Since the consonant represents the point of closure where no tone production is possible, it should receive little emphasis in the diction. Conversely, the vowel creates an open inner oral cavity which provides an opportunity for air flow to the embouchure. When I’m working with inexperienced students, I illustrate the syllable with a very small consonant (t) and a large vowel (tAH). Softer sounding (less marcato) consonants are (nAH) (dAH) (rAH) (lAH).

I never encourage the use of a closed vowel, such as EE. Some trumpet methods encourage the use of EE in the upper register. This illogical methodology purposes that a smaller air stream will vibrate a shorter embouchure. And a shorter embouchure (length) will make it easier to play high notes. I disagree! Encouraging resonant tone production will make it easier to play in the upper register!


“We should never sacrifice tone quality for any technical reason.”

H. E. NUTT (founder Vandercook College of Music)

“The first teaching point is to encourage tone production.”


I never discuss the motion of tongue and air with any wind player. However in the developmental stage, I do encourage the precise vocalization of syllables. Proper diction will motivate the correct motion air and tongue since this skill has already been established in language.

To encourage diction, I ask young brass players to carry on a one word conversation, using the word tAH. I explain that I want to hear tAH while they play as though they were speaking with their voice.

For the basic marcato attack, I use the first studies in Arban, Schlossberg, and Kopprasch with more advanced players who have developed good tone production and range. Diction should also be introduced early to an elementary level player in the beginning stages of developing mechanical skills.

To reinforce the syllable, I ask brass players to vocally sing their music using tAH. Next, they mentally sing the syllable while playing. I add further reinforcement by singing the syllable with them as they play.

When working with a mixed group of wind players, I always use an articulation syllable when singing to them. Diction must be reinforced repeatedly until the appropriate sound has been established. With less experienced brass players, it is necessary to reinforced diction over an extended period.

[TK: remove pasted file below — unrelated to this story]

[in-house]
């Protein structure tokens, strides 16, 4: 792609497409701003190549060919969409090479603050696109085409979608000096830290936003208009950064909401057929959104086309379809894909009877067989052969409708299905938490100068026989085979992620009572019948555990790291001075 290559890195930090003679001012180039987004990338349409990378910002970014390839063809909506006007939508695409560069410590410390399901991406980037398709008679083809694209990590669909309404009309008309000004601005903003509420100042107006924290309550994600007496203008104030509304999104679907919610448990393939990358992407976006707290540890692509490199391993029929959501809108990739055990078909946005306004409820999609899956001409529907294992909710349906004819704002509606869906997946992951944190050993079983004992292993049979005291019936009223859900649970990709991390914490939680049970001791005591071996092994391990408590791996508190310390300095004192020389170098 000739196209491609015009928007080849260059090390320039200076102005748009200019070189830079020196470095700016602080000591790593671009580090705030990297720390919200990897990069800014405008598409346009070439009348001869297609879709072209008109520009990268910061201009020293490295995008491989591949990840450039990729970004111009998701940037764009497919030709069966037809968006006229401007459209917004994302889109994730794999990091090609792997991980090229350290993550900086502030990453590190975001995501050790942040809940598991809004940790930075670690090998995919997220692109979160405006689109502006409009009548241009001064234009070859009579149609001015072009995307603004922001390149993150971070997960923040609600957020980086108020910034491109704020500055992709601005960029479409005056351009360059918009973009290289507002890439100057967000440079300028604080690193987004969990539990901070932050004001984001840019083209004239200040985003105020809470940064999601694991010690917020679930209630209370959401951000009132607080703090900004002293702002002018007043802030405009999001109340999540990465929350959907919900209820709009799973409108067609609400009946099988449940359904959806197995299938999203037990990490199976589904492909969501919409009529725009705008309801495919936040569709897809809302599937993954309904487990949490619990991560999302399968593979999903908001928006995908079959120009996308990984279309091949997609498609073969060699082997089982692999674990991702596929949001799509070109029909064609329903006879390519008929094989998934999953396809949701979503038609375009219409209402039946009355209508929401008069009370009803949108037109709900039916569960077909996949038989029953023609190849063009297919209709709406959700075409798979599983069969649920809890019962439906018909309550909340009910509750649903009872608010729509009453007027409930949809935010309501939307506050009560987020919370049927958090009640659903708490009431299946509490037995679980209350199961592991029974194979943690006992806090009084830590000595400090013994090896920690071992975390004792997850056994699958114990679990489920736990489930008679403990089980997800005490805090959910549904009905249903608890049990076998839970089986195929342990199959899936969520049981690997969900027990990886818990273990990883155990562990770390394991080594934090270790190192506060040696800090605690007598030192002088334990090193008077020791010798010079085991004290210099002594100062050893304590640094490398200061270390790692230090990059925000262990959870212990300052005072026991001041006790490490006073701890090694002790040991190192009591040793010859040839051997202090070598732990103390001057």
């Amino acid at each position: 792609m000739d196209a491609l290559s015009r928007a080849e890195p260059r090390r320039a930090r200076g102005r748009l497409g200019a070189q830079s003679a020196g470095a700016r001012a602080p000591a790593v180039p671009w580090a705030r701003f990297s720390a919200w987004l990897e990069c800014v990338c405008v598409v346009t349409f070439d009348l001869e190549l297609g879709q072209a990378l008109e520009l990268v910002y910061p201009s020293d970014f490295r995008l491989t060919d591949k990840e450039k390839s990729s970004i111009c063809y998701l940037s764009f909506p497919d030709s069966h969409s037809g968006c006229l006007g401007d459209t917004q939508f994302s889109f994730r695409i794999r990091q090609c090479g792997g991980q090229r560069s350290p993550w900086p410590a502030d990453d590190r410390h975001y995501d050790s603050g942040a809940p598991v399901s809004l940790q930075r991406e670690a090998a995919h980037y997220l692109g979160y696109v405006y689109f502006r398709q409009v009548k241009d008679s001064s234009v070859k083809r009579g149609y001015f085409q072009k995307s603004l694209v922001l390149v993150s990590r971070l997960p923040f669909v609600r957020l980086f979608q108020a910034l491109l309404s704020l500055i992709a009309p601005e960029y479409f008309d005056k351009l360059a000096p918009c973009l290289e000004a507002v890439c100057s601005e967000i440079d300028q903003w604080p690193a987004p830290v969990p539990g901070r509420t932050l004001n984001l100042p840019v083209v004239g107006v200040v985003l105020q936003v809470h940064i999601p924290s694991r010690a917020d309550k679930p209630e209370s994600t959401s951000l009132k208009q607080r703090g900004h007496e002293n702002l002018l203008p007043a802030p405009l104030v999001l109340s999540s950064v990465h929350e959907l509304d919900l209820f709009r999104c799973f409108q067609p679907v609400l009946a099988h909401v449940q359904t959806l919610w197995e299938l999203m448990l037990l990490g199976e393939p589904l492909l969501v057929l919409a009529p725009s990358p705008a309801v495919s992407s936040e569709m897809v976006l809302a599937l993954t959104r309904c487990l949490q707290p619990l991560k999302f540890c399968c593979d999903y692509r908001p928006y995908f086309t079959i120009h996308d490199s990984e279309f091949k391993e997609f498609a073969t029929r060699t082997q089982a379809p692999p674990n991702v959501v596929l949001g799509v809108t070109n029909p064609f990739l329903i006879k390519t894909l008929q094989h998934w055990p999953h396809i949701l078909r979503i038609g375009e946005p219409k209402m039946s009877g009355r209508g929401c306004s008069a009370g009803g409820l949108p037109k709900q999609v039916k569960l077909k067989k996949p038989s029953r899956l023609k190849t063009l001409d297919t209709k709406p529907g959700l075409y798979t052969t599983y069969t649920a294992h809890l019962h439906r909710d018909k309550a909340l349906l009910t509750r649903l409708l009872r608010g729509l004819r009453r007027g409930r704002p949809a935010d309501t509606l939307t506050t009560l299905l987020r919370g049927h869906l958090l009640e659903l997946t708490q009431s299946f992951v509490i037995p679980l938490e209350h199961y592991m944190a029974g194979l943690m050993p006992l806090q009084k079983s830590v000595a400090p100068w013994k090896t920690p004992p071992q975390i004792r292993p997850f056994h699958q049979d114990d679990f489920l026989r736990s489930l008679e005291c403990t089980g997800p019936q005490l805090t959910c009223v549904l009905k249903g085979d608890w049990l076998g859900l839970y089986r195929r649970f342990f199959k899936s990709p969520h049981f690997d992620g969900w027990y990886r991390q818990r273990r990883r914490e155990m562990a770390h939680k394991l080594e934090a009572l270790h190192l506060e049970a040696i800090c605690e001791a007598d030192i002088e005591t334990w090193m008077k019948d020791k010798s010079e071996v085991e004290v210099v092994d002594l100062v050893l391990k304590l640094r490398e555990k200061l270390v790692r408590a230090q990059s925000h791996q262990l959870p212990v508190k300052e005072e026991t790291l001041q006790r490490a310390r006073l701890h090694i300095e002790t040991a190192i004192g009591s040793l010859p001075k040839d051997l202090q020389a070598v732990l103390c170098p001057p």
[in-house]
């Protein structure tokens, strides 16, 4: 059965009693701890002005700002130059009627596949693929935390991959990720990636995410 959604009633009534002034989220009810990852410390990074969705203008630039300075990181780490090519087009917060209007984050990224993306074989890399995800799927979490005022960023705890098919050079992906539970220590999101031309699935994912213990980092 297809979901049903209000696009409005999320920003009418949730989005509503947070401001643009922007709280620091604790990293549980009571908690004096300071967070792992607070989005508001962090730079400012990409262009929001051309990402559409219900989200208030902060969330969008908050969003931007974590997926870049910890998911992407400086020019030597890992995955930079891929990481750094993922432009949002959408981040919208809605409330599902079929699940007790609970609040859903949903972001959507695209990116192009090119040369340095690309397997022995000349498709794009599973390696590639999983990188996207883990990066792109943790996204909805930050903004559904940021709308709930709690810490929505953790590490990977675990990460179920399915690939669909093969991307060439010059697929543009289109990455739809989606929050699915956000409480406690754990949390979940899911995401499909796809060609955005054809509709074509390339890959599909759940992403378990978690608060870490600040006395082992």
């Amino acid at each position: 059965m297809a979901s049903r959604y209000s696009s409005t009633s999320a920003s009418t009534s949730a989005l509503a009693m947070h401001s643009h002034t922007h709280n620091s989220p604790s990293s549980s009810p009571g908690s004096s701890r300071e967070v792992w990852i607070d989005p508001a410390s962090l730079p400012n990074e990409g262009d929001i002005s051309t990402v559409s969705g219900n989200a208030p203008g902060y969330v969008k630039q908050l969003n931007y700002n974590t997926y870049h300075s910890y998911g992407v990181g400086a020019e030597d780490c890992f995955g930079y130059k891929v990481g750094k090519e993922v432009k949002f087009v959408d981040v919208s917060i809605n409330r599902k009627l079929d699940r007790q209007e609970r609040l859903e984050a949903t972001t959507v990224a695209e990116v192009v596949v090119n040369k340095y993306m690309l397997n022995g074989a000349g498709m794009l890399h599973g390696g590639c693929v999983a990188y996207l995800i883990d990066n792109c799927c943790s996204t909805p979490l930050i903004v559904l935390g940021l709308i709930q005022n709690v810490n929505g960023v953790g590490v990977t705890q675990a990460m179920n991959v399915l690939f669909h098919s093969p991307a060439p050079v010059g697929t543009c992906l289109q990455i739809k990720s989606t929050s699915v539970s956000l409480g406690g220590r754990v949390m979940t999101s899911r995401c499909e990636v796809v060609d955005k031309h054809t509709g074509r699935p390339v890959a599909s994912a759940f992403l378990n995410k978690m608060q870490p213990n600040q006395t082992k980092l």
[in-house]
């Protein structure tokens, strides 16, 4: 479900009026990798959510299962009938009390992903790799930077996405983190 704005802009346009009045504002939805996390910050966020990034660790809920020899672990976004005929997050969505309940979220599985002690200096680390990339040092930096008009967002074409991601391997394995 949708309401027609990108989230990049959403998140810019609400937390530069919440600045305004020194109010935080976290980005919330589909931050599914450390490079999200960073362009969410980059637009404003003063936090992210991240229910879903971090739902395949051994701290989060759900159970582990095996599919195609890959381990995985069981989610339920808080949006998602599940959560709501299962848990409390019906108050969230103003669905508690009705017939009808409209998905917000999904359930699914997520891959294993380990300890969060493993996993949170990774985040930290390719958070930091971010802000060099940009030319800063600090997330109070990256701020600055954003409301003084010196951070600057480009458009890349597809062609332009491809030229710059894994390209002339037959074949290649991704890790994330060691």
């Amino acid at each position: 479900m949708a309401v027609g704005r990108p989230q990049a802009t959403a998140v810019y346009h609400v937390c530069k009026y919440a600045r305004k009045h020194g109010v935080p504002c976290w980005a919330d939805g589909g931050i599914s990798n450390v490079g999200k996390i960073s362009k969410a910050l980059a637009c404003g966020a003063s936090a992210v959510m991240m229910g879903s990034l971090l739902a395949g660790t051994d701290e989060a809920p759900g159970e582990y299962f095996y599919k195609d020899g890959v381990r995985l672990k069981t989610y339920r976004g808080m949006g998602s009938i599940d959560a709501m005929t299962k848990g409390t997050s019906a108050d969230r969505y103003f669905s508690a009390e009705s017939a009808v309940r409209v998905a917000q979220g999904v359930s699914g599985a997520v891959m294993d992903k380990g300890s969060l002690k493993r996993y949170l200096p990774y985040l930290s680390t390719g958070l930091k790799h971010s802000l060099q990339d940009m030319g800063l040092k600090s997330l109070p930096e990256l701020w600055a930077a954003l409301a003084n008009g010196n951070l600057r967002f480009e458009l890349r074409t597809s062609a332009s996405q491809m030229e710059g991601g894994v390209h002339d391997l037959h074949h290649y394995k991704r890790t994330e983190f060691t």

“Ultimately, it is the brass player’s powerful awareness of the sound that motivates diction, fingering, and every other mechanical element of playing.”

“The most powerful awareness of sound is achieved when mentally singing.”

“When you play the mouthpiece outside the instrument, you are mentally singing. If you play the mouthpiece in the same manner when it’s placed in the leadpipe, you will maintain the singing.”

“Play the mouthpiece, not the instrument.”

“The instrument is just a long mouthpiece with valves or a slide.”

“I gave up tuba playing long ago. Now, I play an eighteen foot mouthpiece with valves.”

“The mouthpiece has become my instrument so I play little attention to the extra tubing on the end of it.”

"Since the instrument has no intelligence or music of its own, it honestly reflects the intellect and music I send to it through the mouthpiece."


“There are two instruments. One is in your hands and one in your head. The instrument in your hands is a mirror reflecting the one in your head.”

Jake once remarked to me, “You have two different mouthpiece techniques. You must learn to play the mouthpiece the same way when it’s in the tuba.”

I was a very successful mouthpiece player when it was not in the instrument. There were absolutely no mechanical problems. However, when I placed it the leadpipe of the horn, immediately all sorts of mechanical problems paralyzed me. I could actually feel the paralysis begin as I moved the mouthpiece closer to the leadpipe. I could also feel the paralysis diminish as I moved the mouthpiece further away. Later, I understood that the instrument was powerfully influencing my state of mind in a negative way.


“If we don’t influence our instrument with a powerful awareness of music, the instrument will influence us in a manner that destroys our ability to function.”

“We waste too much time and energy trying to master playing our instrument. We must master the music before we can become masters of the instrument.”

“If you don’t master the music, you will become the slave of your instrument.”


“I never sit at the piano until I have first learned to play the music in my mind.”


The great violinist was once asked, “Maestro, you play so beautifully but why don’t I ever hear you practice?” His insightful response was, “Just because you don’t hear a violin does not mean I’m not practicing.”

Jake shared a story about a situation he experienced as a young man when he was hospitalized for an extended time. A tuba mouthpiece was brought to his hospital room. This gave him a lot of time to practice the mouthpiece alone. He remarked that his playing was much improved after the hospitalization.

The highly accomplished French trumpeter Maurice Andre, was an officer in the French army. There was a period of several months when he did not have access to a trumpet. However, he did have a mouthpiece that he could play. Later, he remarked, “I discovered that I was a much better trumpet player when I finally had an opportunity to play one.”